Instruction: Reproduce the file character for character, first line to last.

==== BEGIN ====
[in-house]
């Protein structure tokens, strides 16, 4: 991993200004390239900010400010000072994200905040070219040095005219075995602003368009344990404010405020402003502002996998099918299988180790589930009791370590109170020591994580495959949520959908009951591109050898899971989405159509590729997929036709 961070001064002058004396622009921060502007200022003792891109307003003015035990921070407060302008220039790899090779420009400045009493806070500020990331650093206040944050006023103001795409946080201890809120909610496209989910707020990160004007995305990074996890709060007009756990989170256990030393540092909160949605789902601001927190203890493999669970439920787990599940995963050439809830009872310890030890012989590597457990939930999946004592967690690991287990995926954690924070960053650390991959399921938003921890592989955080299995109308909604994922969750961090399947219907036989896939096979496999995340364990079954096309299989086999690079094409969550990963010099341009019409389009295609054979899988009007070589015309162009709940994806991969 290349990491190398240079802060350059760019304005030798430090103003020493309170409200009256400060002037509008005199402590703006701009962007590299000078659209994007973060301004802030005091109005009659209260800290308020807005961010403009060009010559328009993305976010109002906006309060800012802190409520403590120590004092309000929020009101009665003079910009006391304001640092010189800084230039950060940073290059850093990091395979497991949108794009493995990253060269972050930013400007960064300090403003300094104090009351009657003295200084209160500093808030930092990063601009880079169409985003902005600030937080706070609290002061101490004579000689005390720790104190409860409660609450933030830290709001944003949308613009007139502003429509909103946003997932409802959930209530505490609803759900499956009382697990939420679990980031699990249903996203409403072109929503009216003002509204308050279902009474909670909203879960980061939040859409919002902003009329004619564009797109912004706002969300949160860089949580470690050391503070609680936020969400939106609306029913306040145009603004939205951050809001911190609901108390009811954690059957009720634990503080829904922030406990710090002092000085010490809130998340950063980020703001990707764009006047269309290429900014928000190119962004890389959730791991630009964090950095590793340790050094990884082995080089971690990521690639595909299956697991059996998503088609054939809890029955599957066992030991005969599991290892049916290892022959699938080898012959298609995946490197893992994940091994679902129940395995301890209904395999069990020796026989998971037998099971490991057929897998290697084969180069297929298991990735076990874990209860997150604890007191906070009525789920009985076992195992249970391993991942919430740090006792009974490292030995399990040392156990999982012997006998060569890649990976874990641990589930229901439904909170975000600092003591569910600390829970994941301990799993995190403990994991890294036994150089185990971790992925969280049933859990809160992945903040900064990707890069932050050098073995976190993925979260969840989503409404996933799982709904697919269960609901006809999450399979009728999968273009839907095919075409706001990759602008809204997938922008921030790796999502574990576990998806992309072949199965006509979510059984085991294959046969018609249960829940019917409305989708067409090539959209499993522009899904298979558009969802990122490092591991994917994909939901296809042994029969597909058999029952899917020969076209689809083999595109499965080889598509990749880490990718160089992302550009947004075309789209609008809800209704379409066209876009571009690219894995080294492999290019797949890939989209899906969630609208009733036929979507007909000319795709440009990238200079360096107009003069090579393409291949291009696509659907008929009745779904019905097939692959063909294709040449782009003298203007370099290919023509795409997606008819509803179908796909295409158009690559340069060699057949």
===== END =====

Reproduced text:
[in-house]
């Protein structure tokens, strides 16, 4: 991993200004390239900010400010000072994200905040070219040095005219075995602003368009344990404010405020402003502002996998099918299988180790589930009791370590109170020591994580495959949520959908009951591109050898899971989405159509590729997929036709 961070001064002058004396622009921060502007200022003792891109307003003015035990921070407060302008220039790899090779420009400045009493806070500020990331650093206040944050006023103001795409946080201890809120909610496209989910707020990160004007995305990074996890709060007009756990989170256990030393540092909160949605789902601001927190203890493999669970439920787990599940995963050439809830009872310890030890012989590597457990939930999946004592967690690991287990995926954690924070960053650390991959399921938003921890592989955080299995109308909604994922969750961090399947219907036989896939096979496999995340364990079954096309299989086999690079094409969550990963010099341009019409389009295609054979899988009007070589015309162009709940994806991969 290349990491190398240079802060350059760019304005030798430090103003020493309170409200009256400060002037509008005199402590703006701009962007590299000078659209994007973060301004802030005091109005009659209260800290308020807005961010403009060009010559328009993305976010109002906006309060800012802190409520403590120590004092309000929020009101009665003079910009006391304001640092010189800084230039950060940073290059850093990091395979497991949108794009493995990253060269972050930013400007960064300090403003300094104090009351009657003295200084209160500093808030930092990063601009880079169409985003902005600030937080706070609290002061101490004579000689005390720790104190409860409660609450933030830290709001944003949308613009007139502003429509909103946003997932409802959930209530505490609803759900499956009382697990939420679990980031699990249903996203409403072109929503009216003002509204308050279902009474909670909203879960980061939040859409919002902003009329004619564009797109912004706002969300949160860089949580470690050391503070609680936020969400939106609306029913306040145009603004939205951050809001911190609901108390009811954690059957009720634990503080829904922030406990710090002092000085010490809130998340950063980020703001990707764009006047269309290429900014928000190119962004890389959730791991630009964090950095590793340790050094990884082995080089971690990521690639595909299956697991059996998503088609054939809890029955599957066992030991005969599991290892049916290892022959699938080898012959298609995946490197893992994940091994679902129940395995301890209904395999069990020796026989998971037998099971490991057929897998290697084969180069297929298991990735076990874990209860997150604890007191906070009525789920009985076992195992249970391993991942919430740090006792009974490292030995399990040392156990999982012997006998060569890649990976874990641990589930229901439904909170975000600092003591569910600390829970994941301990799993995190403990994991890294036994150089185990971790992925969280049933859990809160992945903040900064990707890069932050050098073995976190993925979260969840989503409404996933799982709904697919269960609901006809999450399979009728999968273009839907095919075409706001990759602008809204997938922008921030790796999502574990576990998806992309072949199965006509979510059984085991294959046969018609249960829940019917409305989708067409090539959209499993522009899904298979558009969802990122490092591991994917994909939901296809042994029969597909058999029952899917020969076209689809083999595109499965080889598509990749880490990718160089992302550009947004075309789209609008809800209704379409066209876009571009690219894995080294492999290019797949890939989209899906969630609208009733036929979507007909000319795709440009990238200079360096107009003069090579393409291949291009696509659907008929009745779904019905097939692959063909294709040449782009003298203007370099290919023509795409997606008819509803179908796909295409158009690559340069060699057949």